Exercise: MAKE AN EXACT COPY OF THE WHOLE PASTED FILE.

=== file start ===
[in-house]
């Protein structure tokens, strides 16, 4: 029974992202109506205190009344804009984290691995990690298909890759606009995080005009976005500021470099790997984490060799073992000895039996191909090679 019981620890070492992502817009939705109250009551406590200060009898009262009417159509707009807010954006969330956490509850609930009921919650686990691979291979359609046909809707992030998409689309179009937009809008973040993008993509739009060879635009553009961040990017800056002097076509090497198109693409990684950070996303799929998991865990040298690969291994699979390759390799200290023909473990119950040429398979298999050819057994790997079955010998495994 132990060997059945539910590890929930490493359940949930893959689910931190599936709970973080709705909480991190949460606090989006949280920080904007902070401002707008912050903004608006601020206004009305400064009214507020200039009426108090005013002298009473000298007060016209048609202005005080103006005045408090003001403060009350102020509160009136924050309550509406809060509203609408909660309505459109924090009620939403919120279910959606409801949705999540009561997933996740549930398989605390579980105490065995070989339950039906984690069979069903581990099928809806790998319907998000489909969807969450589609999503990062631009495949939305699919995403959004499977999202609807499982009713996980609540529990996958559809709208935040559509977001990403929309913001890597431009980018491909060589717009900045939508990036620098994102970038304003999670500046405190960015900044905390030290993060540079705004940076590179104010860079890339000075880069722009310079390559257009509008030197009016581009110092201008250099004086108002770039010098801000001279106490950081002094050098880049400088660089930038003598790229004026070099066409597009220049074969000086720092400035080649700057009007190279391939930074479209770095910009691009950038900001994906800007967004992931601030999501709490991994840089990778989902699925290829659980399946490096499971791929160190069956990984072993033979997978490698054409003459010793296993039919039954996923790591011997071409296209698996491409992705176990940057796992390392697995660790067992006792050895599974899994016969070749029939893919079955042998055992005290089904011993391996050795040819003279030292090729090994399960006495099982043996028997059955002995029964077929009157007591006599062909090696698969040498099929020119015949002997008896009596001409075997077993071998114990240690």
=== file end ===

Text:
[in-house]
């Protein structure tokens, strides 16, 4: 029974992202109506205190009344804009984290691995990690298909890759606009995080005009976005500021470099790997984490060799073992000895039996191909090679 019981620890070492992502817009939705109250009551406590200060009898009262009417159509707009807010954006969330956490509850609930009921919650686990691979291979359609046909809707992030998409689309179009937009809008973040993008993509739009060879635009553009961040990017800056002097076509090497198109693409990684950070996303799929998991865990040298690969291994699979390759390799200290023909473990119950040429398979298999050819057994790997079955010998495994 132990060997059945539910590890929930490493359940949930893959689910931190599936709970973080709705909480991190949460606090989006949280920080904007902070401002707008912050903004608006601020206004009305400064009214507020200039009426108090005013002298009473000298007060016209048609202005005080103006005045408090003001403060009350102020509160009136924050309550509406809060509203609408909660309505459109924090009620939403919120279910959606409801949705999540009561997933996740549930398989605390579980105490065995070989339950039906984690069979069903581990099928809806790998319907998000489909969807969450589609999503990062631009495949939305699919995403959004499977999202609807499982009713996980609540529990996958559809709208935040559509977001990403929309913001890597431009980018491909060589717009900045939508990036620098994102970038304003999670500046405190960015900044905390030290993060540079705004940076590179104010860079890339000075880069722009310079390559257009509008030197009016581009110092201008250099004086108002770039010098801000001279106490950081002094050098880049400088660089930038003598790229004026070099066409597009220049074969000086720092400035080649700057009007190279391939930074479209770095910009691009950038900001994906800007967004992931601030999501709490991994840089990778989902699925290829659980399946490096499971791929160190069956990984072993033979997978490698054409003459010793296993039919039954996923790591011997071409296209698996491409992705176990940057796992390392697995660790067992006792050895599974899994016969070749029939893919079955042998055992005290089904011993391996050795040819003279030292090729090994399960006495099982043996028997059955002995029964077929009157007591006599062909090696698969040498099929020119015949002997008896009596001409075997077993071998114990240690």